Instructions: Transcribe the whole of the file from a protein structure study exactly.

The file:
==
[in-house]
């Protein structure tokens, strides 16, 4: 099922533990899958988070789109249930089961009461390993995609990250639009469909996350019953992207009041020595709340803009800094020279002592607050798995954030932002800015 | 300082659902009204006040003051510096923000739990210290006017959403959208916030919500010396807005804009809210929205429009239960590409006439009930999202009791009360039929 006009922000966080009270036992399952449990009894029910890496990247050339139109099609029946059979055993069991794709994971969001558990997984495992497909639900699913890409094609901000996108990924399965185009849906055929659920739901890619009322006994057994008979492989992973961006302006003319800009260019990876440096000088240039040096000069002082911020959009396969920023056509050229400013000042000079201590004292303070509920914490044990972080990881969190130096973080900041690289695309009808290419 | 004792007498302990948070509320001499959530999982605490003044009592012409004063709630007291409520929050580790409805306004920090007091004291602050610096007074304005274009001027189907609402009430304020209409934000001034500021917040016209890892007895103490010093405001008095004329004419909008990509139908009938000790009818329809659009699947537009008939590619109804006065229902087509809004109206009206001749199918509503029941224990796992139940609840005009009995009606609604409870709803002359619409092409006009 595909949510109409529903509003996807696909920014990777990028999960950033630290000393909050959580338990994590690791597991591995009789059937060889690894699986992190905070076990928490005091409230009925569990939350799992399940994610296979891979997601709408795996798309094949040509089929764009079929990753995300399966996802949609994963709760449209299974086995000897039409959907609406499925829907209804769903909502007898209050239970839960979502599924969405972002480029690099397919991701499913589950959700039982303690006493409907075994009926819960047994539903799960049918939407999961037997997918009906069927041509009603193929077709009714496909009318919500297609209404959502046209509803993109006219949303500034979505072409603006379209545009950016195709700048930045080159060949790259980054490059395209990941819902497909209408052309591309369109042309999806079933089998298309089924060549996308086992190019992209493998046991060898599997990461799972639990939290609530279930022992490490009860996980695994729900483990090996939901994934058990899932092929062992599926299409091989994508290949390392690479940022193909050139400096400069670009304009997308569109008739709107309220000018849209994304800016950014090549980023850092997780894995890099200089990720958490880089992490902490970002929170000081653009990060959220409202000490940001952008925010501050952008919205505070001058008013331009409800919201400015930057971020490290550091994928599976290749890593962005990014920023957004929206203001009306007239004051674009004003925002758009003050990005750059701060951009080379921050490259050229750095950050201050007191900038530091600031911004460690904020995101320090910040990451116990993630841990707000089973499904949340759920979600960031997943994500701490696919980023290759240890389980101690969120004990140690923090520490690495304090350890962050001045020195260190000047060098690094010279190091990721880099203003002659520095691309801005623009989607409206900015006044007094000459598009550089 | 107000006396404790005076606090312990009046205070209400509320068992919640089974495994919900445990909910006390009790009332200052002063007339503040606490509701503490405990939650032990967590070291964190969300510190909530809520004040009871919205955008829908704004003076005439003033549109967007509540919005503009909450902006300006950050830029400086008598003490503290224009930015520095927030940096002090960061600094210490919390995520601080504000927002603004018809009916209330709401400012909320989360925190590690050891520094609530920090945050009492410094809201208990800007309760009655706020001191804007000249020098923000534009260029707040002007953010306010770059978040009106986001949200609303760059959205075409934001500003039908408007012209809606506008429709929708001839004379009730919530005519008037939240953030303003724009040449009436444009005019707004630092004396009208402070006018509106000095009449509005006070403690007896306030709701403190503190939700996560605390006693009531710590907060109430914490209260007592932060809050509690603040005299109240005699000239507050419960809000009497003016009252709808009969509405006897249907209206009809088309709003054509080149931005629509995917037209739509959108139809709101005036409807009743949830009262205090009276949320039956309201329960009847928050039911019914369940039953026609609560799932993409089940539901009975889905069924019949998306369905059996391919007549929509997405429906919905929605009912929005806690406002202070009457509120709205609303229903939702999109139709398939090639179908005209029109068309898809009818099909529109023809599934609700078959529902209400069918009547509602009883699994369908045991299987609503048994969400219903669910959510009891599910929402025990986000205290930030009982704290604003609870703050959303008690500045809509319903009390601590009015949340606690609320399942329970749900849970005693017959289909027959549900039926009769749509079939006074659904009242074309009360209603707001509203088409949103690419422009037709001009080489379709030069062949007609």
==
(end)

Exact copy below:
[in-house]
């Protein structure tokens, strides 16, 4: 099922533990899958988070789109249930089961009461390993995609990250639009469909996350019953992207009041020595709340803009800094020279002592607050798995954030932002800015 | 300082659902009204006040003051510096923000739990210290006017959403959208916030919500010396807005804009809210929205429009239960590409006439009930999202009791009360039929 006009922000966080009270036992399952449990009894029910890496990247050339139109099609029946059979055993069991794709994971969001558990997984495992497909639900699913890409094609901000996108990924399965185009849906055929659920739901890619009322006994057994008979492989992973961006302006003319800009260019990876440096000088240039040096000069002082911020959009396969920023056509050229400013000042000079201590004292303070509920914490044990972080990881969190130096973080900041690289695309009808290419 | 004792007498302990948070509320001499959530999982605490003044009592012409004063709630007291409520929050580790409805306004920090007091004291602050610096007074304005274009001027189907609402009430304020209409934000001034500021917040016209890892007895103490010093405001008095004329004419909008990509139908009938000790009818329809659009699947537009008939590619109804006065229902087509809004109206009206001749199918509503029941224990796992139940609840005009009995009606609604409870709803002359619409092409006009 595909949510109409529903509003996807696909920014990777990028999960950033630290000393909050959580338990994590690791597991591995009789059937060889690894699986992190905070076990928490005091409230009925569990939350799992399940994610296979891979997601709408795996798309094949040509089929764009079929990753995300399966996802949609994963709760449209299974086995000897039409959907609406499925829907209804769903909502007898209050239970839960979502599924969405972002480029690099397919991701499913589950959700039982303690006493409907075994009926819960047994539903799960049918939407999961037997997918009906069927041509009603193929077709009714496909009318919500297609209404959502046209509803993109006219949303500034979505072409603006379209545009950016195709700048930045080159060949790259980054490059395209990941819902497909209408052309591309369109042309999806079933089998298309089924060549996308086992190019992209493998046991060898599997990461799972639990939290609530279930022992490490009860996980695994729900483990090996939901994934058990899932092929062992599926299409091989994508290949390392690479940022193909050139400096400069670009304009997308569109008739709107309220000018849209994304800016950014090549980023850092997780894995890099200089990720958490880089992490902490970002929170000081653009990060959220409202000490940001952008925010501050952008919205505070001058008013331009409800919201400015930057971020490290550091994928599976290749890593962005990014920023957004929206203001009306007239004051674009004003925002758009003050990005750059701060951009080379921050490259050229750095950050201050007191900038530091600031911004460690904020995101320090910040990451116990993630841990707000089973499904949340759920979600960031997943994500701490696919980023290759240890389980101690969120004990140690923090520490690495304090350890962050001045020195260190000047060098690094010279190091990721880099203003002659520095691309801005623009989607409206900015006044007094000459598009550089 | 107000006396404790005076606090312990009046205070209400509320068992919640089974495994919900445990909910006390009790009332200052002063007339503040606490509701503490405990939650032990967590070291964190969300510190909530809520004040009871919205955008829908704004003076005439003033549109967007509540919005503009909450902006300006950050830029400086008598003490503290224009930015520095927030940096002090960061600094210490919390995520601080504000927002603004018809009916209330709401400012909320989360925190590690050891520094609530920090945050009492410094809201208990800007309760009655706020001191804007000249020098923000534009260029707040002007953010306010770059978040009106986001949200609303760059959205075409934001500003039908408007012209809606506008429709929708001839004379009730919530005519008037939240953030303003724009040449009436444009005019707004630092004396009208402070006018509106000095009449509005006070403690007896306030709701403190503190939700996560605390006693009531710590907060109430914490209260007592932060809050509690603040005299109240005699000239507050419960809000009497003016009252709808009969509405006897249907209206009809088309709003054509080149931005629509995917037209739509959108139809709101005036409807009743949830009262205090009276949320039956309201329960009847928050039911019914369940039953026609609560799932993409089940539901009975889905069924019949998306369905059996391919007549929509997405429906919905929605009912929005806690406002202070009457509120709205609303229903939702999109139709398939090639179908005209029109068309898809009818099909529109023809599934609700078959529902209400069918009547509602009883699994369908045991299987609503048994969400219903669910959510009891599910929402025990986000205290930030009982704290604003609870703050959303008690500045809509319903009390601590009015949340606690609320399942329970749900849970005693017959289909027959549900039926009769749509079939006074659904009242074309009360209603707001509203088409949103690419422009037709001009080489379709030069062949007609």